Trust: an exploration from within the programme
Impression of community meeting 19 april 2021
Responsible Innovation. Designing for Public Values in a Digital World
In april about 25 specialists from science and policy came together in a community meeting by the NWO programma ‘Responsible Innovation, Designing for Public Values in a Digital World’ to discuss the theme of trust.
Trust as a theme
At the start Ymkje de Boer, external advisor for knowledge sharing and chair person of the afternoon, explained that the theme of trust is already being addressed in some ways or others by the five projects in the program. ‘In addition, there are new questions or old questions that are not addressed yet. And trust is an upcoming theme that gets more and more urgent. So we would like to have an exchange of views. What do we mean by ‘trust’ and what are main issues to consider? What research in our program is already being done on this theme and what other questions are there?’
Professor Jeroen van den Hoven (Delft University of Technology), member of the board, gave a short introduction. ‘Trust does not come by itself; you have to design for it. But this sounds a lot more simple than it is. Is it even possible to design for trust? Maybe we first have to get a deeper understanding of what trust is. For example: we can rely on our plumber because we believe that he has the right skills to fix our tap. But do we automatically trust him with the silverware in the drawer? Trust is something between people. But what if people get replaced by AI? Luckily we have three eminent speakers who will give some reflections of this difficult subject.’
The role of expectations
‘Trust has to do with uncertainty and expectations of the actions of others. When you trust somebody those expectations are positive. When you trust a technology you have positive expectations of that technology.’ Esther Keymolen presented a model and reflected upon the specific context of data driven technology. Keymolen (Tilburg University) is working in the project The Role and Responsibilities of Public Actors in Distributed Networks Transparency, Trust and Legitimacy by Design.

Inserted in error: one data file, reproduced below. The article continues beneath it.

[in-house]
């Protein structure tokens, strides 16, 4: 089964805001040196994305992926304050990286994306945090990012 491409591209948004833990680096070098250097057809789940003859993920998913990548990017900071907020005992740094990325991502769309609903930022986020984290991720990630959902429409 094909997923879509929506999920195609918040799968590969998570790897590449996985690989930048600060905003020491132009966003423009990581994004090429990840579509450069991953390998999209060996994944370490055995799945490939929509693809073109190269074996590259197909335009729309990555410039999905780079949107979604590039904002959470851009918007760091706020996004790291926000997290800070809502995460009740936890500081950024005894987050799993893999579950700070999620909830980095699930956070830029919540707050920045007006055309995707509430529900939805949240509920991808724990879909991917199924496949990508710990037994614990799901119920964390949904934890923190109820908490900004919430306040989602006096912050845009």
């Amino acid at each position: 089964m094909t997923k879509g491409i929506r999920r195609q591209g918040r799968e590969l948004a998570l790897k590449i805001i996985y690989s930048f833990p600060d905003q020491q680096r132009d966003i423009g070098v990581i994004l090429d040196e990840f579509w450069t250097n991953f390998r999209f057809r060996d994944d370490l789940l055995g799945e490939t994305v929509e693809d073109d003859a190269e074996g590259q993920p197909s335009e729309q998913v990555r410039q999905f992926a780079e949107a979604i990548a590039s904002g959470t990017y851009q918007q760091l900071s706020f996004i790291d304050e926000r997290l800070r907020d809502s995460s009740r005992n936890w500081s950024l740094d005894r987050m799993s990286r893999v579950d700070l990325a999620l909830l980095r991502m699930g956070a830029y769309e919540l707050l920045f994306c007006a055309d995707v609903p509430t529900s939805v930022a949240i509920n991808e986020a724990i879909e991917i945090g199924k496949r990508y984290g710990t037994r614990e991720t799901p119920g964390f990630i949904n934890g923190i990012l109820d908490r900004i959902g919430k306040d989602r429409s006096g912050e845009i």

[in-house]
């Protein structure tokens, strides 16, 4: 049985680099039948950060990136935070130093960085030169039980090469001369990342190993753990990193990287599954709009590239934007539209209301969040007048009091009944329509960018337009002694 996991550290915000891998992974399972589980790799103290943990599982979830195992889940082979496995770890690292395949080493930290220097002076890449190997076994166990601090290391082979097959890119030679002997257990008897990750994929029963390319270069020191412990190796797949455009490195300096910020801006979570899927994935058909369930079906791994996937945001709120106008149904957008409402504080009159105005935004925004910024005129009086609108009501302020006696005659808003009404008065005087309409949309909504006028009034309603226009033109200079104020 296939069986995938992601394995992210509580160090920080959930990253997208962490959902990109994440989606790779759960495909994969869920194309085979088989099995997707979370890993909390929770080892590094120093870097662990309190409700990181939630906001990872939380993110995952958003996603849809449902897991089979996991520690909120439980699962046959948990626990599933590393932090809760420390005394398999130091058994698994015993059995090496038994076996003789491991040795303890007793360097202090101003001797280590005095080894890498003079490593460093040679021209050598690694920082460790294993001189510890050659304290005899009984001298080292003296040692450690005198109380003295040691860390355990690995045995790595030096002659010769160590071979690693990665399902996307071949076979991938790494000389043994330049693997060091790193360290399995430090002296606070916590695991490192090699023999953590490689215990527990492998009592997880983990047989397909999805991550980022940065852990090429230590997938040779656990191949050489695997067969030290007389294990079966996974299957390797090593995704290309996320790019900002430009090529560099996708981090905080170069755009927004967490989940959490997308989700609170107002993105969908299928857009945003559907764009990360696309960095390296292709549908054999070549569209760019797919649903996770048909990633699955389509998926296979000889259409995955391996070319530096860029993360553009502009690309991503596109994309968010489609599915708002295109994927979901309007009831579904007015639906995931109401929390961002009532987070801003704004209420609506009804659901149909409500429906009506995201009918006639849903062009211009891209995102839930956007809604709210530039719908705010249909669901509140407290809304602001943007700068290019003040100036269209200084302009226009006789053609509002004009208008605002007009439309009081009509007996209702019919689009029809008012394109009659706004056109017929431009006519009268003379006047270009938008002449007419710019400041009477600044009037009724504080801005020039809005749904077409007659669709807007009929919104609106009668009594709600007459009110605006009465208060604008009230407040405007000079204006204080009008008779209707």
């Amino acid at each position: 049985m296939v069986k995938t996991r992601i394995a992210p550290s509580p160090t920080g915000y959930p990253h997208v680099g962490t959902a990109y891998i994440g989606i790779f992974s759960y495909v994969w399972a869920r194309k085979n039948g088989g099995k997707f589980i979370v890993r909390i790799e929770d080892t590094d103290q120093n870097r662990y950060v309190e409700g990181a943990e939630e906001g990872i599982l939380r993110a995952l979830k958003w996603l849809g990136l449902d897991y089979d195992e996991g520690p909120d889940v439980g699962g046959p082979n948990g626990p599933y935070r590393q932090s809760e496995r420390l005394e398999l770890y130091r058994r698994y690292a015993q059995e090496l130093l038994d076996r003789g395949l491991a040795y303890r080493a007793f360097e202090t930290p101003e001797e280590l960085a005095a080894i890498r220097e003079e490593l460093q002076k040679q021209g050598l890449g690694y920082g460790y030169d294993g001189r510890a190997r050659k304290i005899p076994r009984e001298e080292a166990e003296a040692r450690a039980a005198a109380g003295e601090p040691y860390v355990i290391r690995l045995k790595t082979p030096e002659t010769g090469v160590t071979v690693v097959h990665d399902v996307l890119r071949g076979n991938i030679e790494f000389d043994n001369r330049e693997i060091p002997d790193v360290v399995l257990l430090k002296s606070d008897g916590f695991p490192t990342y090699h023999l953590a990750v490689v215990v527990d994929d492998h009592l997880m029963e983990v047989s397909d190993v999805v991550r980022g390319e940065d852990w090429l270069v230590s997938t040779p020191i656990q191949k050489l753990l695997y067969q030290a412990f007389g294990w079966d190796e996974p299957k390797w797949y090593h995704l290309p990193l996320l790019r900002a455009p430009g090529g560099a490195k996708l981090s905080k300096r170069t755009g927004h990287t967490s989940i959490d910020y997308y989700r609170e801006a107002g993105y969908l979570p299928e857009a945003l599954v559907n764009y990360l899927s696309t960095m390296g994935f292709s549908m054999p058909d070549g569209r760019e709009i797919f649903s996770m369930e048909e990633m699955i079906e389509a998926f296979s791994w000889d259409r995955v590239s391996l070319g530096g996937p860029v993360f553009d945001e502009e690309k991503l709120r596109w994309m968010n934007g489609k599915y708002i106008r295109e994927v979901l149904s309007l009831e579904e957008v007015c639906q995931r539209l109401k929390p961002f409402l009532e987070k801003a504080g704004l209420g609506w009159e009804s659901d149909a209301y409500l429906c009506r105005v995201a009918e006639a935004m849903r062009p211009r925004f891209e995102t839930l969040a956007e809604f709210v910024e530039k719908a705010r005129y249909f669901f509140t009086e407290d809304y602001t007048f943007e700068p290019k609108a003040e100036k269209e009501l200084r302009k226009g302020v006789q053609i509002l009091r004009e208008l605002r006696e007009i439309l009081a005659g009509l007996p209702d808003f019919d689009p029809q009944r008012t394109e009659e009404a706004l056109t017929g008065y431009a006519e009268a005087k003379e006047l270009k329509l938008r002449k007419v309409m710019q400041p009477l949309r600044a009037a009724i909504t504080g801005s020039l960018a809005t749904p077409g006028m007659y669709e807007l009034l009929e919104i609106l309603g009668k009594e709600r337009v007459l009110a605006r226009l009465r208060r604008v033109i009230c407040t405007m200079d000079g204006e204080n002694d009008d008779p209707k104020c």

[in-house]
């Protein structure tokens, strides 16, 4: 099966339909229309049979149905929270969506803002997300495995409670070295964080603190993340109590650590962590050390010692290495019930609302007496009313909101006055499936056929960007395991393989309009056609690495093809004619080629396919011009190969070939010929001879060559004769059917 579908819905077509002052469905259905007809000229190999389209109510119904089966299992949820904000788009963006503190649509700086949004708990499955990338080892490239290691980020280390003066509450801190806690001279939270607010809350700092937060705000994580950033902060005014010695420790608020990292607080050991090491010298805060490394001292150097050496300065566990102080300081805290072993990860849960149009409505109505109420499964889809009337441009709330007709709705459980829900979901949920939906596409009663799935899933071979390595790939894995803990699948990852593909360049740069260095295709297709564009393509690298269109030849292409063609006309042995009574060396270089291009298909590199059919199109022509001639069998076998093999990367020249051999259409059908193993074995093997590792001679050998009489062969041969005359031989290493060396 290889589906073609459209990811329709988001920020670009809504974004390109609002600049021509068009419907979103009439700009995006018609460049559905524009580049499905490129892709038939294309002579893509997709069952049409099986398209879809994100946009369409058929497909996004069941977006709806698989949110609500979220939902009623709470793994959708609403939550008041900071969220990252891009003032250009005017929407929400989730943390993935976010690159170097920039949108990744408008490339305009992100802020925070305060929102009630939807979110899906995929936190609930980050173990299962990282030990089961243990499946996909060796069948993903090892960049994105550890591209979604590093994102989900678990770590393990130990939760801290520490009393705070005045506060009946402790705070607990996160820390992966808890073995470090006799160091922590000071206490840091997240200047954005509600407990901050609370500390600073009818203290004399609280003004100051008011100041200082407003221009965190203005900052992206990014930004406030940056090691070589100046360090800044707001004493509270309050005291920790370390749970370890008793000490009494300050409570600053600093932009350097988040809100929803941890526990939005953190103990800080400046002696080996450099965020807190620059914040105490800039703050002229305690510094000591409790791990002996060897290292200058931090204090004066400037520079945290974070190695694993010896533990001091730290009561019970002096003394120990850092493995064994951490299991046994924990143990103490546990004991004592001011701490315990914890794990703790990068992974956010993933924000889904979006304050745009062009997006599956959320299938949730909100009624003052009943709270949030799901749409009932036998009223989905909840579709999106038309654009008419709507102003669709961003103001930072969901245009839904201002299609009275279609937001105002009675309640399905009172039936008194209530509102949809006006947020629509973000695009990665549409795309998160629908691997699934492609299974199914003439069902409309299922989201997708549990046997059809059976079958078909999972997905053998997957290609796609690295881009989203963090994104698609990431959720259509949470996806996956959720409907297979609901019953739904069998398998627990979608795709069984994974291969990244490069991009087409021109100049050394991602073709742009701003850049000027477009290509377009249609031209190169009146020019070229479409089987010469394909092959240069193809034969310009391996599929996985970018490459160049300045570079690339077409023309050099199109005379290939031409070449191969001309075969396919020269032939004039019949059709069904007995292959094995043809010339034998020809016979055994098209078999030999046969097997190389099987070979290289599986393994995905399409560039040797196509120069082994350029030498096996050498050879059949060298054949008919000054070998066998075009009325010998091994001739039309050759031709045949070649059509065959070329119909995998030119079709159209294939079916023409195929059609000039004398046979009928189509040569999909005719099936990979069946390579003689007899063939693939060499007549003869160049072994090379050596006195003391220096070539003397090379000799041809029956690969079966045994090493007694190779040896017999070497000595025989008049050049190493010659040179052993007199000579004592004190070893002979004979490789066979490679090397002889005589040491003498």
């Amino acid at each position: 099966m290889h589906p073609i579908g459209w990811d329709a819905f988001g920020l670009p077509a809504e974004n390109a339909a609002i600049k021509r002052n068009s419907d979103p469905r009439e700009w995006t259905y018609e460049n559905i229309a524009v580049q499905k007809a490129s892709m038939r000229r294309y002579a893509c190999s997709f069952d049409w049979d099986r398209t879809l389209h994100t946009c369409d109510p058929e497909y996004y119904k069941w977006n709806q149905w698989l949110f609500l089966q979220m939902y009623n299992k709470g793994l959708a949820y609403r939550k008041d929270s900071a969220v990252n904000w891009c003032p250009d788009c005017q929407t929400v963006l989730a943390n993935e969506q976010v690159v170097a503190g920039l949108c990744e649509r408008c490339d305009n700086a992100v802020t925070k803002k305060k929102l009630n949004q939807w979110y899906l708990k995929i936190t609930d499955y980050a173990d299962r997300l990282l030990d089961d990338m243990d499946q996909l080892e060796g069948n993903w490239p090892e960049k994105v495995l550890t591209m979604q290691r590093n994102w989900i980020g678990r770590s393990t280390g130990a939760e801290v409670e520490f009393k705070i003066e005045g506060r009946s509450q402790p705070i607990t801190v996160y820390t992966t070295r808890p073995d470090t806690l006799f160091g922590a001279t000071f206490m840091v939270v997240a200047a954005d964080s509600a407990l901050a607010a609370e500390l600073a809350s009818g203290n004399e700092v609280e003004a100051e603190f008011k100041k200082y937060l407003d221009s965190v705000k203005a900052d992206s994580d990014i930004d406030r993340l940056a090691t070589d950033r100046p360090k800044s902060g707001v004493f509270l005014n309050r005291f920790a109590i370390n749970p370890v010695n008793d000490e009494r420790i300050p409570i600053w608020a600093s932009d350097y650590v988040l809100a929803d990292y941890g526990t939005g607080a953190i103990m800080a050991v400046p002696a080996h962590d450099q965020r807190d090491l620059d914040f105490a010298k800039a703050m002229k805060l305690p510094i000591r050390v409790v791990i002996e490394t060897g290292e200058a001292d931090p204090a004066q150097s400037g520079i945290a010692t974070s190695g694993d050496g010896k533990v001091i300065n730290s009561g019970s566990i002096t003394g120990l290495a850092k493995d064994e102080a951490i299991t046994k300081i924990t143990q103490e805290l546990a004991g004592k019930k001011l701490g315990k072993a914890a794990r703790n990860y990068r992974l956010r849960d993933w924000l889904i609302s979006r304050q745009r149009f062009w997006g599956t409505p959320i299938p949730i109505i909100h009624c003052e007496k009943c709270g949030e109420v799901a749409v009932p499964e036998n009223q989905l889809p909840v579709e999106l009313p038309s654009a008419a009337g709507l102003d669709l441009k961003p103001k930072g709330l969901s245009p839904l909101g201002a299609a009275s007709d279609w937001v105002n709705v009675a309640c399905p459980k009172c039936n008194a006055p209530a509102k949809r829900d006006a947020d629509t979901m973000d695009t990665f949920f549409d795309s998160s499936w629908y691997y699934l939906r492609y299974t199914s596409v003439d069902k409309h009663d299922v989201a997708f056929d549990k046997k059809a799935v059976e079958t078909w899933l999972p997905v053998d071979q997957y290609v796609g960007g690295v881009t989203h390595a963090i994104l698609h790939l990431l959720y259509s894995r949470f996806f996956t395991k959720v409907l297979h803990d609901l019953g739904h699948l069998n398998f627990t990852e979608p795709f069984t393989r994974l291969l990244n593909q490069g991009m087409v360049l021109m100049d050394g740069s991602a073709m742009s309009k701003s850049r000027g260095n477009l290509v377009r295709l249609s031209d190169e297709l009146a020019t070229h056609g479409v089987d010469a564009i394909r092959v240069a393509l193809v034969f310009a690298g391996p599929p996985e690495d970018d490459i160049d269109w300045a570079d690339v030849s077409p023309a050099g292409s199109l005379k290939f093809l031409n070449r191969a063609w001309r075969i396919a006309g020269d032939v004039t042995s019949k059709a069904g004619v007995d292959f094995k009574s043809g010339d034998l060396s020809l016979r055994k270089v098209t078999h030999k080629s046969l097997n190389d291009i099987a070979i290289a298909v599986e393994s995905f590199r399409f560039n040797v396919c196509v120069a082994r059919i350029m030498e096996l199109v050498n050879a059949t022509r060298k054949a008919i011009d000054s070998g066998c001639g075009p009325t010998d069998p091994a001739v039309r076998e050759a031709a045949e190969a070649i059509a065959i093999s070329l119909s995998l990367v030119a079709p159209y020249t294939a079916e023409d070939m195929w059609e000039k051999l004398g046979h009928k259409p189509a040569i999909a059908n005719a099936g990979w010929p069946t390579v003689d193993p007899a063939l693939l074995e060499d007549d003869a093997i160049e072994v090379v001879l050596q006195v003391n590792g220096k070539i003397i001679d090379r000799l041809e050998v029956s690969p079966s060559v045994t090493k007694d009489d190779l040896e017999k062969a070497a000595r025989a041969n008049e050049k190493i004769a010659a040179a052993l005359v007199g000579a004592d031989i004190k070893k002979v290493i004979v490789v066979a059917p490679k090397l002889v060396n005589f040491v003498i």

Michael Nagenborg focused specifically on the relationship between trust and humanitarian principles, such as Neutrality, Impartiality and Independence. Nagenborg (University of Twente) is working in the project Disastrous Information: Embedding “Do No Harm” principles into innovative geointelligence workflows for effective humanitarian action.
Forms of trust
Balász Bodó distinguished between communal, private and public trust. He also presented a vicius circle of how trust comes and goes and in which technology plays an important role. ‘When the public trust breaks down, the government tends to use tech to reinstall it, but the tech itself is not trustworthy. And untrustworthy tech leads again to untrustworthy public services.’ Bodó (University of Amsterdam) is one of the initiators of the meeting, working on a agenda of questions on trust).
Questions that were discussed
In small groups the researchers, policymakers and other specialist talked about knowledge questions. Questions that were discussed were for instance:
- What are robust trust cues in the data driven age? (Standardization? Verification mechanisms? Who develops these?)
- Where does trust fit in the Maslow concept? Where do we put it and how does it relate to other strategies we have to deal with uncertainty?
- What is the interaction between cybersecurity and trust?
- How and when did the moralization of trust happen? Why do we consider trust to be something good and desirable?
- How trustworthy are institutions and collaborations, if no person is fully aware of the consequences of their doings?
- Technology around us is complex and it is difficult for individuals and institutes to deal with them. How do we govern this? What organizational structures are required?
- How can we include certain social groups that have been left behind or excluded in engaging with technologies and reinvolve them to social imaginaries behind technology?